The Membrane Skeleton Controls Diffusion Dynamics and Signaling through the B Cell Receptor

Lymphocyte Interaction Laboratory, London Research Institute, Cancer Research UK, 44 Lincoln's Inn Fields, London WC2A 3PX, UK.
Immunity (Impact Factor: 21.56). 02/2010; 32(2):187-99. DOI: 10.1016/j.immuni.2009.12.005
Source: PubMed


Early events of B cell activation after B cell receptor (BCR) triggering have been well characterized. However, little is known about the steady state of the BCR on the cell surface. Here, we simultaneously visualize single BCR particles and components of the membrane skeleton. We show that an ezrin- and actin-defined network influenced steady-state BCR diffusion by creating boundaries that restrict BCR diffusion. We identified the intracellular domain of Igbeta as important in mediating this restriction in diffusion. Importantly, alteration of this network was sufficient to induce robust intracellular signaling and concomitant increase in BCR mobility. Moreover, by using B cells deficient in key signaling molecules, we show that this signaling was most probably initiated by the BCR. Thus, our results suggest the membrane skeleton plays a crucial function in controlling BCR dynamics and thereby signaling, in a way that could be important for understanding tonic signaling necessary for B cell development and survival.

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Available from: Facundo Batista, Apr 12, 2014
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    • "The cytoskeleton was previously shown to restrict diffusion of membrane proteins, such as the BCR, Fcγ receptor, and CD36, thereby modulating their signaling. To our knowledge, this is the first demonstration that the actin cytoskeleton regulates physical contact between a membrane protease and its substrate (Treanor et al., 2010; Jaqaman et al., 2011; Jaumouille et al., 2014). Several factors could regulate such an exclusion mechanism. "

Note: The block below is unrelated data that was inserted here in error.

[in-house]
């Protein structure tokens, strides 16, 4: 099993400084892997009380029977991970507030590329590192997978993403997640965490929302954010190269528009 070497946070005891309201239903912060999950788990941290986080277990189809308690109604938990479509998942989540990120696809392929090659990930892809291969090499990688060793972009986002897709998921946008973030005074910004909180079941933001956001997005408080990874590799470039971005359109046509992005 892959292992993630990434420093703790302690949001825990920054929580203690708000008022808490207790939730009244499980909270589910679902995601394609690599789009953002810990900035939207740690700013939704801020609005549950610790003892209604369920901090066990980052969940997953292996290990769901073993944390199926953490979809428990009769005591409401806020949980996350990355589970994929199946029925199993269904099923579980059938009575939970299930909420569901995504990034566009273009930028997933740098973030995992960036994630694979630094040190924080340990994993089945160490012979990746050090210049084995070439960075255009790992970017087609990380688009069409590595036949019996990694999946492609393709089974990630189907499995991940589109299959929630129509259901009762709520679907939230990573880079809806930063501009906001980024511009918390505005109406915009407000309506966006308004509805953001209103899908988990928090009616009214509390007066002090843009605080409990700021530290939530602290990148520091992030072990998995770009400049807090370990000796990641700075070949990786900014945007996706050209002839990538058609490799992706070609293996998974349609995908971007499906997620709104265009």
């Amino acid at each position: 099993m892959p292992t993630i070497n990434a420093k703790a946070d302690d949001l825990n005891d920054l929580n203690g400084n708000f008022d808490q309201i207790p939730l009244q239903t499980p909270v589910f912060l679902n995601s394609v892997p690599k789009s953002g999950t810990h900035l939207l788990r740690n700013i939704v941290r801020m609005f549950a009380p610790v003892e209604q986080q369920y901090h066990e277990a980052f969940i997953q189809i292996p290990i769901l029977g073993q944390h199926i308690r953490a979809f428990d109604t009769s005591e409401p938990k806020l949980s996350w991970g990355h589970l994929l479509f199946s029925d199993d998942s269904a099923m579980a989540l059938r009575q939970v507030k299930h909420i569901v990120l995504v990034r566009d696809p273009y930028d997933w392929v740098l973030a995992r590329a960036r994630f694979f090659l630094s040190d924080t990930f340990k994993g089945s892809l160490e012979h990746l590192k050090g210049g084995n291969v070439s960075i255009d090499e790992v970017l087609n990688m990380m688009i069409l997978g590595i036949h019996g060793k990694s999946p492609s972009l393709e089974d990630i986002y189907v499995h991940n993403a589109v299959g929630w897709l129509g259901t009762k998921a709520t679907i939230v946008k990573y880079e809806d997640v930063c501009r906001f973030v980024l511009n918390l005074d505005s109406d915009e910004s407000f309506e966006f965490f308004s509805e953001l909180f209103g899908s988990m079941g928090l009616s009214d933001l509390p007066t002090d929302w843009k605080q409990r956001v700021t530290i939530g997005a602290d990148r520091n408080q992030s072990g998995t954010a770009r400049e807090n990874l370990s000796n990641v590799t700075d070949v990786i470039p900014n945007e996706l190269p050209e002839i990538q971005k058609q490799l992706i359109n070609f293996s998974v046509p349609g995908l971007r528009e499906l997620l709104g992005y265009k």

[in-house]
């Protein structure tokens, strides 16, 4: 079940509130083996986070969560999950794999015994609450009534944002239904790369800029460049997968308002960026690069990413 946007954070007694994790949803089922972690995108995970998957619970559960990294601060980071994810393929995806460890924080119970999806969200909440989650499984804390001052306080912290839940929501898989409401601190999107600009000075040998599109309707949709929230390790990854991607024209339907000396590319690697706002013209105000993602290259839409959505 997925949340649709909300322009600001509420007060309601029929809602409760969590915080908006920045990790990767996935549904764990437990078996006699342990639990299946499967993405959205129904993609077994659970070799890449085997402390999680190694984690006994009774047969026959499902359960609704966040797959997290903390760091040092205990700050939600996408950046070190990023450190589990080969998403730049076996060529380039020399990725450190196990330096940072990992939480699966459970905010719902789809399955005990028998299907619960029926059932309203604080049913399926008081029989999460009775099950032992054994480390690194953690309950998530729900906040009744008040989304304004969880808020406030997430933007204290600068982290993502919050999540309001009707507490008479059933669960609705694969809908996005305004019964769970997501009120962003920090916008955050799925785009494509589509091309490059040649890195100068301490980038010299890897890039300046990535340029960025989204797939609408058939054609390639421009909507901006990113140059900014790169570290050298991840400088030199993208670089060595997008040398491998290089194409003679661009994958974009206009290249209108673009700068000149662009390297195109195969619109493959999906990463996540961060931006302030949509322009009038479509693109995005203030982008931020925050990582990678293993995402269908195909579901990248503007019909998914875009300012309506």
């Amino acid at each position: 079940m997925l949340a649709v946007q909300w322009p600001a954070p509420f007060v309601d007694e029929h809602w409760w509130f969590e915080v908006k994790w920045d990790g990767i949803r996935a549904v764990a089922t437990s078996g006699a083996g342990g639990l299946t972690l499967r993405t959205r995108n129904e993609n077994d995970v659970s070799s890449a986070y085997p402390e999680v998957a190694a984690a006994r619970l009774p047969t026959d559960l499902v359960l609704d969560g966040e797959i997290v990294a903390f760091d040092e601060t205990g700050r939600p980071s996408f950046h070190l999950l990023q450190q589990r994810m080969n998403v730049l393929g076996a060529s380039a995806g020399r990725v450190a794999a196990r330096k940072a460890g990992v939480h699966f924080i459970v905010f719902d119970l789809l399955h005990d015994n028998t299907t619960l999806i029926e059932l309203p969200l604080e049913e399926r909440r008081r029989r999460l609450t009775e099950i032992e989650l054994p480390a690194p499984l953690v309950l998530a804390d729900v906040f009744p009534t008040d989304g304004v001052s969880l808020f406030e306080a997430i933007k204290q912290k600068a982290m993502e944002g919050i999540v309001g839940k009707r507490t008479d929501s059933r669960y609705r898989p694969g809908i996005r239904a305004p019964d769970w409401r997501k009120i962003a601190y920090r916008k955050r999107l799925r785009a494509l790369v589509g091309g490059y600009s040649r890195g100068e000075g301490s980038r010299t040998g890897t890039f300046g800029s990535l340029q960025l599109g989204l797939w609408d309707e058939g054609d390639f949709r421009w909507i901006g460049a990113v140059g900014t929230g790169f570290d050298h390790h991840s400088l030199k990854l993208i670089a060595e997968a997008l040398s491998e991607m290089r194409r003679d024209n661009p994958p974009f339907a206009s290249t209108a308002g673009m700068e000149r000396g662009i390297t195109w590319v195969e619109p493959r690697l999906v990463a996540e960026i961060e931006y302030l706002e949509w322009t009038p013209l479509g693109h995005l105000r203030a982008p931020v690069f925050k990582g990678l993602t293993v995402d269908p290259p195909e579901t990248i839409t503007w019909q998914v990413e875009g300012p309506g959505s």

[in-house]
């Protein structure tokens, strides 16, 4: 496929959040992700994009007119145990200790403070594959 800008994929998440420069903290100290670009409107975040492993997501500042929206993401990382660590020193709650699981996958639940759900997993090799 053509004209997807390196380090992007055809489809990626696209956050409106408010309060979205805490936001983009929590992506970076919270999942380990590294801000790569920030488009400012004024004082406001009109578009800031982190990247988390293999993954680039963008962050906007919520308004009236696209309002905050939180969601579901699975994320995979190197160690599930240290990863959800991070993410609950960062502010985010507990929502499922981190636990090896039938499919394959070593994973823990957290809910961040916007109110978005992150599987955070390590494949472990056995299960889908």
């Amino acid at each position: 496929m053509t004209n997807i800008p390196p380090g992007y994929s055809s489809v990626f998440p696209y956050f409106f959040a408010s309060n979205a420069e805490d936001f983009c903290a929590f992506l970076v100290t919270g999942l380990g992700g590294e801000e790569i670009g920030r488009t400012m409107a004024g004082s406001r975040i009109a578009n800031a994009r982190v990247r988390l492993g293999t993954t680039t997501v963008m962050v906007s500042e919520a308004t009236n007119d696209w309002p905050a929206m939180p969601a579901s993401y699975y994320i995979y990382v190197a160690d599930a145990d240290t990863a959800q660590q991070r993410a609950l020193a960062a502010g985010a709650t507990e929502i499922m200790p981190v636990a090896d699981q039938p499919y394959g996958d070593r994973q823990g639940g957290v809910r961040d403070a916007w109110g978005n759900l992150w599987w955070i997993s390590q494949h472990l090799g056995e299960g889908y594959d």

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    • "The quantification of the Fab-PLA analysis of B1-8 (Figure 4A, right panel) and TKO-MD (Figure 4B) B cells shows that in each case, the IgM:IgM and IgD:IgD Fab-PLA signal is lost upon exposure of B cells to antigen. The Fab-PLA signal is also lost when we stimulated B1-8 B cells apart from antigen with BCR-activating drugs such as pervanadate (Perv) and Lat-A (Figure 4C), which alter the phosphorylation/dephosphorylation equilibrium and inhibit actin polymerization, respectively (Secrist et al., 1993; Treanor et al., 2010). The same results were also obtained by an analysis of human peripheral blood B cells (Figure 4D). "
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